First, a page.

Eight families with two or more first-degree relatives affected with ovarian carcinoma were identified among a series of 138 consecutive ovarian cancer patients. History of breast cancer was reported in six of the eight families. Five of 19 patients with familial cancer developed ovarian cancer as a second primary tumor following breast carcinoma, whereas only 6 130 sporadic cases had a previous history of breast cancer. No significant difference was detected in clinical and pathological features between sporadic and familial cases. However, in three high-risk families ovarian cancer tended to develop at a younger age compared with other familial cases and with sporadic occurrences, and nulliparity was less frequent in the familial group. These observations emphasize the need to take into account multiple factors-in addition to positive family history-for the evaluation of genetic predisposition to ovarian carcinoma.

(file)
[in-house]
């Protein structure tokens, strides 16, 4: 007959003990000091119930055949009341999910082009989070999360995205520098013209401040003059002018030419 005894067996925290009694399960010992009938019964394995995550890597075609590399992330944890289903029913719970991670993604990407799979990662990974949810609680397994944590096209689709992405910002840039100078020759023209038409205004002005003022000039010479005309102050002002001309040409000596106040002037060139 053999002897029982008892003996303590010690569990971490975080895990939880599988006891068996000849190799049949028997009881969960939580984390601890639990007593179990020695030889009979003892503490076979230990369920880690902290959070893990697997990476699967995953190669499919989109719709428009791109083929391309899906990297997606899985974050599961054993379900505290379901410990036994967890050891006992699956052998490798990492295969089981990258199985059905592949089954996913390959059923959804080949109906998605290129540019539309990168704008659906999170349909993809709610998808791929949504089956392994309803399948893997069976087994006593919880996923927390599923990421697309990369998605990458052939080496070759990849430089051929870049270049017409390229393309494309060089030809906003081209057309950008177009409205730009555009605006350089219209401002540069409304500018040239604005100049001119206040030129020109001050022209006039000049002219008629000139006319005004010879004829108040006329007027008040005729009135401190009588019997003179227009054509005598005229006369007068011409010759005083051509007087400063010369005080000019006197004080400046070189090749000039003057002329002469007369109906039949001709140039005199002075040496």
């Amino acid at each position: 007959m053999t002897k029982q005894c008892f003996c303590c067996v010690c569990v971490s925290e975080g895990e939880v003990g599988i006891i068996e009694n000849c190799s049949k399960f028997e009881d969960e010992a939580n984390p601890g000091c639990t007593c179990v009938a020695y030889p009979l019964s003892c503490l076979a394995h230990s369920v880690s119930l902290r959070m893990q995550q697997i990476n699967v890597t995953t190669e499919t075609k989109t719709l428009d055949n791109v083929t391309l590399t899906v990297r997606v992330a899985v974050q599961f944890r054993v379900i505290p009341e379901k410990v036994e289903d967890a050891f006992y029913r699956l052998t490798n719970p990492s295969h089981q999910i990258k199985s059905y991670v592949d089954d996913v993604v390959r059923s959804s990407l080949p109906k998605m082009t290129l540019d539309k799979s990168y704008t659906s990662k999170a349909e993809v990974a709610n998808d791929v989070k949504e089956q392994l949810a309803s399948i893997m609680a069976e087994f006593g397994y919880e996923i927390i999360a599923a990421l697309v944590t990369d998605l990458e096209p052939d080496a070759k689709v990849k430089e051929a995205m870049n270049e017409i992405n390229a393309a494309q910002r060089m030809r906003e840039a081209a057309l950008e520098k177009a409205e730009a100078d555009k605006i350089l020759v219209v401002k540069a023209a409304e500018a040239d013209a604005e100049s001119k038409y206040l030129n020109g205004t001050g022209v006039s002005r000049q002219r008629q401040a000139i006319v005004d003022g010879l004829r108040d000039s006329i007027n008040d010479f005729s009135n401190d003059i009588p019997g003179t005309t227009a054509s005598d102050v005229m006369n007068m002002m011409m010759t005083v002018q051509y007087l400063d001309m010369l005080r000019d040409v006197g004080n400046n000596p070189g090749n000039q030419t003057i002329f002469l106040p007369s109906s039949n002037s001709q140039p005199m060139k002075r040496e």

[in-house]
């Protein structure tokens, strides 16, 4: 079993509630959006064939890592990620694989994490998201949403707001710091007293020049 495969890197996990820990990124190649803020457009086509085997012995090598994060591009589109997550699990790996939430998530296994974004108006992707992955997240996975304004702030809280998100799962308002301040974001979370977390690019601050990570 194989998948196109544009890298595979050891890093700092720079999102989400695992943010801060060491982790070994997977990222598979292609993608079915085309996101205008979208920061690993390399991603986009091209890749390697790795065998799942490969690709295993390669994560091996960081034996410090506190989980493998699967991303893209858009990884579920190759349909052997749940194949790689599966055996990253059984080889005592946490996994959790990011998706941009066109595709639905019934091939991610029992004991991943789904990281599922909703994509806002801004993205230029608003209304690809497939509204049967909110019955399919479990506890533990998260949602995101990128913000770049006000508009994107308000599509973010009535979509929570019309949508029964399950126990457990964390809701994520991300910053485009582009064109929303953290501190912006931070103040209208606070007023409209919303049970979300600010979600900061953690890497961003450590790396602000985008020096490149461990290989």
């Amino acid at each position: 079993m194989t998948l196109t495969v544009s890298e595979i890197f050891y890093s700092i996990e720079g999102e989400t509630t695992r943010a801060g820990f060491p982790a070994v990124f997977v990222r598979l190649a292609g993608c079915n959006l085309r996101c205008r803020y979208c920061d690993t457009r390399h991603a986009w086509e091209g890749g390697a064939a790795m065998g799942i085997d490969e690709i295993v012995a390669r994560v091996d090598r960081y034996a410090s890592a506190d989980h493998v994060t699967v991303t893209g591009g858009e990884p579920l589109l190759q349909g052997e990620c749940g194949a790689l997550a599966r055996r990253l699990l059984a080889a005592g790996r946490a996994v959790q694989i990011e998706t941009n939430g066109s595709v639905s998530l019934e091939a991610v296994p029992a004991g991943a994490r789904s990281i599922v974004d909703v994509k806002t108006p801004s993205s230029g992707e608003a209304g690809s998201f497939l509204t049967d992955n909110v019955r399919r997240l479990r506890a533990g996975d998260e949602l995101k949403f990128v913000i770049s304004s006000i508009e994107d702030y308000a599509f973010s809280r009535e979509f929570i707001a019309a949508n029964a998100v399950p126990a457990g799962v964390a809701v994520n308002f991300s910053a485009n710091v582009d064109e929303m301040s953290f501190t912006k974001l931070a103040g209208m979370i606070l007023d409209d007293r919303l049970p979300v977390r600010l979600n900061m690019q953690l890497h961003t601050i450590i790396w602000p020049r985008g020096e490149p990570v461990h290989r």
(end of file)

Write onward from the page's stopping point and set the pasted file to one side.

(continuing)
ASJC Scopus subject areas
- Obstetrics and Gynaecology